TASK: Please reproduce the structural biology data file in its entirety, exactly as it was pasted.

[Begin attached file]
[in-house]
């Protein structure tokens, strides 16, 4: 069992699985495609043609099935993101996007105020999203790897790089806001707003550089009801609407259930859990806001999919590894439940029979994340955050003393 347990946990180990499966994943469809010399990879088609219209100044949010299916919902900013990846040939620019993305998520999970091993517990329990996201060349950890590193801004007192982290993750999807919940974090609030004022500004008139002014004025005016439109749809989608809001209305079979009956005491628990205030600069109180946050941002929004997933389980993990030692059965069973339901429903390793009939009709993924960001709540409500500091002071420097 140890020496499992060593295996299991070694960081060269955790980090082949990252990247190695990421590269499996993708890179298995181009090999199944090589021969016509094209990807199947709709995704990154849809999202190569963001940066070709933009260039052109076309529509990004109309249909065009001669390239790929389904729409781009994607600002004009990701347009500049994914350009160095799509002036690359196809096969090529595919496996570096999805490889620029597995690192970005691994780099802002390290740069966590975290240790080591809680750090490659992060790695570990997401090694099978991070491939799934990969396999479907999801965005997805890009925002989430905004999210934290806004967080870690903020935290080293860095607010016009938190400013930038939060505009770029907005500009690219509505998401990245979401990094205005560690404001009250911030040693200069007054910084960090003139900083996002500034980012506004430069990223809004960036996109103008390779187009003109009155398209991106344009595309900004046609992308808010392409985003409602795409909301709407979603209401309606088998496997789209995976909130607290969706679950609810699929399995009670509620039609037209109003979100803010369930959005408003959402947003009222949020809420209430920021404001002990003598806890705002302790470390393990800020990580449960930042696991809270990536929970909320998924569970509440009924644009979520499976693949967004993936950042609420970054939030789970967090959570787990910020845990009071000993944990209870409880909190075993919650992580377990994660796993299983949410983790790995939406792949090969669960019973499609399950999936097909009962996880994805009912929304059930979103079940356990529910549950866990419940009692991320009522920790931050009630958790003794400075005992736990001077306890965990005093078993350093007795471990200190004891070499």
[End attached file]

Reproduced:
[in-house]
């Protein structure tokens, strides 16, 4: 069992699985495609043609099935993101996007105020999203790897790089806001707003550089009801609407259930859990806001999919590894439940029979994340955050003393 347990946990180990499966994943469809010399990879088609219209100044949010299916919902900013990846040939620019993305998520999970091993517990329990996201060349950890590193801004007192982290993750999807919940974090609030004022500004008139002014004025005016439109749809989608809001209305079979009956005491628990205030600069109180946050941002929004997933389980993990030692059965069973339901429903390793009939009709993924960001709540409500500091002071420097 140890020496499992060593295996299991070694960081060269955790980090082949990252990247190695990421590269499996993708890179298995181009090999199944090589021969016509094209990807199947709709995704990154849809999202190569963001940066070709933009260039052109076309529509990004109309249909065009001669390239790929389904729409781009994607600002004009990701347009500049994914350009160095799509002036690359196809096969090529595919496996570096999805490889620029597995690192970005691994780099802002390290740069966590975290240790080591809680750090490659992060790695570990997401090694099978991070491939799934990969396999479907999801965005997805890009925002989430905004999210934290806004967080870690903020935290080293860095607010016009938190400013930038939060505009770029907005500009690219509505998401990245979401990094205005560690404001009250911030040693200069007054910084960090003139900083996002500034980012506004430069990223809004960036996109103008390779187009003109009155398209991106344009595309900004046609992308808010392409985003409602795409909301709407979603209401309606088998496997789209995976909130607290969706679950609810699929399995009670509620039609037209109003979100803010369930959005408003959402947003009222949020809420209430920021404001002990003598806890705002302790470390393990800020990580449960930042696991809270990536929970909320998924569970509440009924644009979520499976693949967004993936950042609420970054939030789970967090959570787990910020845990009071000993944990209870409880909190075993919650992580377990994660796993299983949410983790790995939406792949090969669960019973499609399950999936097909009962996880994805009912929304059930979103079940356990529910549950866990419940009692991320009522920790931050009630958790003794400075005992736990001077306890965990005093078993350093007795471990200190004891070499």